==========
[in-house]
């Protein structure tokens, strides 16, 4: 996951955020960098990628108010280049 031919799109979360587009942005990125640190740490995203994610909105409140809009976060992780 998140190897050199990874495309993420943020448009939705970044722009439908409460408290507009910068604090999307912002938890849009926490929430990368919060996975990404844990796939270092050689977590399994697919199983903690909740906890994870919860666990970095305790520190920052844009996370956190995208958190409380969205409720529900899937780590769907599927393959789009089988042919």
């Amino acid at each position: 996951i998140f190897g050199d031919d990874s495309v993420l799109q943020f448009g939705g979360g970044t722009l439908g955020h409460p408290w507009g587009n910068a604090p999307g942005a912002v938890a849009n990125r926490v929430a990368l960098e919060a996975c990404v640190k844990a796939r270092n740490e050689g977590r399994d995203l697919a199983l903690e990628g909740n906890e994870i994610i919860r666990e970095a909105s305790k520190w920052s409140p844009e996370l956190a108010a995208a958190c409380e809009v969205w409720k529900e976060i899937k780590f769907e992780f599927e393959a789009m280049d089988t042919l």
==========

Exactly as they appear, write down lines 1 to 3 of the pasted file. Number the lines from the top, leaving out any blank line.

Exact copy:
[in-house]
């Protein structure tokens, strides 16, 4: 996951955020960098990628108010280049 031919799109979360587009942005990125640190740490995203994610909105409140809009976060992780 998140190897050199990874495309993420943020448009939705970044722009439908409460408290507009910068604090999307912002938890849009926490929430990368919060996975990404844990796939270092050689977590399994697919199983903690909740906890994870919860666990970095305790520190920052844009996370956190995208958190409380969205409720529900899937780590769907599927393959789009089988042919």
């Amino acid at each position: 996951i998140f190897g050199d031919d990874s495309v993420l799109q943020f448009g939705g979360g970044t722009l439908g955020h409460p408290w507009g587009n910068a604090p999307g942005a912002v938890a849009n990125r926490v929430a990368l960098e919060a996975c990404v640190k844990a796939r270092n740490e050689g977590r399994d995203l697919a199983l903690e990628g909740n906890e994870i994610i919860r666990e970095a909105s305790k520190w920052s409140p844009e996370l956190a108010a995208a958190c409380e809009v969205w409720k529900e976060i899937k780590f769907e992780f599927e393959a789009m280049d089988t042919l």